An international team of researchers have been awarded almost £3 million to improve access to injury care in low-and middle-income countries (LMICs).
The £2.9 million of NIHR funding, will be shared between several Universities including the Universities of Aberdeen, Birmingham and the University of Stellenbosch in South Africa.
The multi-disciplinary team will build on partnerships with experts in Ghana, South Africa, Rwanda, and Pakistan to explore how to overcome barriers to accessing quality care after injury and reduce the likelihood of death or disability.
Every year, five million people die due to injuries like road traffic accidents, burns, falls, or violence - with 90 percent of these deaths in LMICs. Experts will use a ‘four delays framework’, which looks at where delays occur in people seeking, reaching, receiving, and remaining in good quality care after injuries, to collect information on delays and their effects on patient outcomes. The team will develop strategies for policy makers to identify where intervention is needed to reduce post-injury delays and produce maximum health benefits.
The project builds on a recent study funded by the NIHR and led by The University of Birmingham alongside experts in Rwanda in which 121 barriers to access to quality injury care were identified in three countries across sub-Saharan Africa: Ghana, South Africa, and Rwanda.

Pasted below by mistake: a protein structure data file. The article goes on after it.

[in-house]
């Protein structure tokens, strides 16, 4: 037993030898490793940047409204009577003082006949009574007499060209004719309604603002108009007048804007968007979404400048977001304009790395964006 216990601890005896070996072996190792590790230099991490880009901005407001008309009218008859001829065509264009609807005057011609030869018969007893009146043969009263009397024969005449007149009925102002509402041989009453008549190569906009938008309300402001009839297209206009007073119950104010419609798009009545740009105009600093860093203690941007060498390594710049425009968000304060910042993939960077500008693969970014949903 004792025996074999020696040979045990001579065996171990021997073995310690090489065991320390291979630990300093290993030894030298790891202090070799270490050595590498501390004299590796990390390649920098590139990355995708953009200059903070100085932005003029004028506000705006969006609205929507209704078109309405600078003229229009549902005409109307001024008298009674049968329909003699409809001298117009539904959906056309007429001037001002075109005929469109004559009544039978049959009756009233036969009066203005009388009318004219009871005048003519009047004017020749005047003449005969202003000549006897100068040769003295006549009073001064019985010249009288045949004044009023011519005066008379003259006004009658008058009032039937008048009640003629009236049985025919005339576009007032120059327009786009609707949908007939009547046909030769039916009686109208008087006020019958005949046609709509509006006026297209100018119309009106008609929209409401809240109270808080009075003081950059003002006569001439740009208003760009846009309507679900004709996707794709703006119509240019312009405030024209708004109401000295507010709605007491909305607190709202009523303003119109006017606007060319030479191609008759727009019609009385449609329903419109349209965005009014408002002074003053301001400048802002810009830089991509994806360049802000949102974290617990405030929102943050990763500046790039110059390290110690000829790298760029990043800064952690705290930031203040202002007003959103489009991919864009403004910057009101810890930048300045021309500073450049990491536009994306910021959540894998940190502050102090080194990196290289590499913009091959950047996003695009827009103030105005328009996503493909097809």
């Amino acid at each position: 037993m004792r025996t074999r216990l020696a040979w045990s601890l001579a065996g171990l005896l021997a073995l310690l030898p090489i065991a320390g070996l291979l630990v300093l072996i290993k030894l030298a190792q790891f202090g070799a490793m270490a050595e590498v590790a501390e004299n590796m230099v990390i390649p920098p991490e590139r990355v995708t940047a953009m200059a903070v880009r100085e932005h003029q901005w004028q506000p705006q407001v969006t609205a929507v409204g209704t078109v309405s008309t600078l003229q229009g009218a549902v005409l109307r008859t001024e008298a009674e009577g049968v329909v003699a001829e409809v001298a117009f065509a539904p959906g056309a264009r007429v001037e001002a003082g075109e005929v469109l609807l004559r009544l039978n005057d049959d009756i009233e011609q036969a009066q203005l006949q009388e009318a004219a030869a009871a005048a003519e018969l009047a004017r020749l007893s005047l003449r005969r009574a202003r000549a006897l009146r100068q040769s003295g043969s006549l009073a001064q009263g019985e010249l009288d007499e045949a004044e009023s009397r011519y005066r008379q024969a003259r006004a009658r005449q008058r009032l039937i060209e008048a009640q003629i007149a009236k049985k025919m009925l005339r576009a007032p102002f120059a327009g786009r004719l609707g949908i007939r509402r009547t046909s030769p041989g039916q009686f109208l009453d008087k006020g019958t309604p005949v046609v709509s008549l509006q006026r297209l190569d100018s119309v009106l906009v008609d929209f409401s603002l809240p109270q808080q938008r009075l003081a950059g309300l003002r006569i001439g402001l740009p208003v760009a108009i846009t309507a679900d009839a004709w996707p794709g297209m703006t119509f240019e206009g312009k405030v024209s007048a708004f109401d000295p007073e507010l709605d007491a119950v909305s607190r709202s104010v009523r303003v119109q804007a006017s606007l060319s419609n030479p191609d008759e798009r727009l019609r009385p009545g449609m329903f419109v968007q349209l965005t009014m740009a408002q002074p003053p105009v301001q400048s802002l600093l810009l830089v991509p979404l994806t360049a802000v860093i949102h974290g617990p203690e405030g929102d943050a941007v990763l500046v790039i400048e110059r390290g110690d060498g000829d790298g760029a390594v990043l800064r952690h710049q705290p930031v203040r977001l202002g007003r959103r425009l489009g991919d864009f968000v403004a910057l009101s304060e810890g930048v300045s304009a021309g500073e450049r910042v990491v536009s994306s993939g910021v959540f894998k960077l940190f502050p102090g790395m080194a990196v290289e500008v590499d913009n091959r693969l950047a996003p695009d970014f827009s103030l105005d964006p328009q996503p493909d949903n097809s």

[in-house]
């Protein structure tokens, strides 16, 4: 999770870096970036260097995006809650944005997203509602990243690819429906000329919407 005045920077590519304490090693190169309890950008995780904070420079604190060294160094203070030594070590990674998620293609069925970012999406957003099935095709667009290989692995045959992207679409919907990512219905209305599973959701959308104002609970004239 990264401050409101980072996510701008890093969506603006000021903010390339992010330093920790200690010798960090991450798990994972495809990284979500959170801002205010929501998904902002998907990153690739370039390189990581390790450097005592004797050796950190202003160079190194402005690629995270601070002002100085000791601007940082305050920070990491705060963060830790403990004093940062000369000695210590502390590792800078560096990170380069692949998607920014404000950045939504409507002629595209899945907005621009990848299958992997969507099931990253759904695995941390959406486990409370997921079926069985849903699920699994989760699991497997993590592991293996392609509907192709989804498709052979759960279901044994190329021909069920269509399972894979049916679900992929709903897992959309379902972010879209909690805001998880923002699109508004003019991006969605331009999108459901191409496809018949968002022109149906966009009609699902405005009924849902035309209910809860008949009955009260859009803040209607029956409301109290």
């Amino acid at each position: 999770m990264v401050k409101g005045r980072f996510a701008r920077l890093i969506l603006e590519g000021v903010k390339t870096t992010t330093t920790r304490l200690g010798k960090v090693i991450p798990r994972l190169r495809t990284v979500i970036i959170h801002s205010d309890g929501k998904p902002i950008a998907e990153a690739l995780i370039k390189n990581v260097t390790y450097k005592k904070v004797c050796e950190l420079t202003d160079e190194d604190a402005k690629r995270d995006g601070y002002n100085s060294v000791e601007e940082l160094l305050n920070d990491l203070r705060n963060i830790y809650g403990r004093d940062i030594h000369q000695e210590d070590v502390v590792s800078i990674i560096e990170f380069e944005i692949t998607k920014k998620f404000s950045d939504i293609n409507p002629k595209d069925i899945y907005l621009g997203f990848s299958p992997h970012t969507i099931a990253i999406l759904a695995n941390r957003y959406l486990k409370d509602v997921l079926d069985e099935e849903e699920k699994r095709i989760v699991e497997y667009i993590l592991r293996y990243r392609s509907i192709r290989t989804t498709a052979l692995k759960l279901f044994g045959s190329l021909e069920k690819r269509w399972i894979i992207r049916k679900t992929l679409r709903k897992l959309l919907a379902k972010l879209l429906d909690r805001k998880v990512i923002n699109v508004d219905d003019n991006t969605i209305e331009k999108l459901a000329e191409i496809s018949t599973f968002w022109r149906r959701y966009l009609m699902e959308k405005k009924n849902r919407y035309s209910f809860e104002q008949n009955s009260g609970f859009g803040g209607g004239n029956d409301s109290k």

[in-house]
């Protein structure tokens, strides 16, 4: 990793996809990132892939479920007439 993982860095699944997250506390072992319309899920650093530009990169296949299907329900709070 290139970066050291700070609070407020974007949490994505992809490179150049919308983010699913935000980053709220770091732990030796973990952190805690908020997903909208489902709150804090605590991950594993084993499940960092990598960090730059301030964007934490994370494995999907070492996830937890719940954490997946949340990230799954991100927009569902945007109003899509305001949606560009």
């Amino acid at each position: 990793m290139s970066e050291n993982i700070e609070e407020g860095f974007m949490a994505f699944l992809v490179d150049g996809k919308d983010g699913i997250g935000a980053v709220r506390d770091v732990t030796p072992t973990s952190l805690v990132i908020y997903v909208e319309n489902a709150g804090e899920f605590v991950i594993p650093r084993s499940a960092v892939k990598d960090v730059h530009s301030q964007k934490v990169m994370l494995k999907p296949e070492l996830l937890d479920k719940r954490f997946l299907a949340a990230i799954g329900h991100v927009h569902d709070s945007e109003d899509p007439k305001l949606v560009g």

Researchers discovered that whilst there were a large number of barriers in total, only 31 (25.6%) of these were common to all three countries, suggesting that solutions to improve access to quality care after injuries may be contextually-dependent.
Also, over half of these common factors, 58 percent, were related to delays in receiving quality care at a healthcare facility, suggesting that investment needs to be made in overcoming delays in seeking or reaching care.
Justine Davies, Professor of Global Health Research at the University of Birmingham explained: “Injuries in LMICs are common and their number is expected to increase, but death and disability after injury can be substantially reduced if people reach healthcare facilities in a timely manner.
“Understanding access to quality injury care is critical to improving patient outcomes. By partnering with organisations in Ghana, South Africa, Rwanda, and Pakistan, we will develop solutions for future study in these, and similar countries.
“Our research has already identified many barriers to accessing good quality care in Rwanda, Ghana and South Africa. However, as few of these are shared across countries, solutions to reduce the risk of post-injury death and disability need to reflect circumstances in each country.”
Dr Lucia D’Ambruoso, Senior Lecturer at the University of Aberdeen and Co-Investigator in the project added: “Injuries are a major public health concern in the global South requiring timely access to good quality care.
“We will work with partners in Ghana, Rwanda, South Africa and Pakistan developing context-specific approaches to improve injury outcomes, addressing the high burden of avoidable death and disability.
“An inclusive partnership underpins the research plans. Community and patient groups, policy-makers, health workers, researchers and other experts will help us to find solutions that are locally relevant, acceptable and feasible.”
The researchers will also train four PhD students and 14 junior researchers in countries with low resources. Training will be done through the development of research hubs in partner countries – these hubs will continue and train future LMIC researchers beyond the project’s end.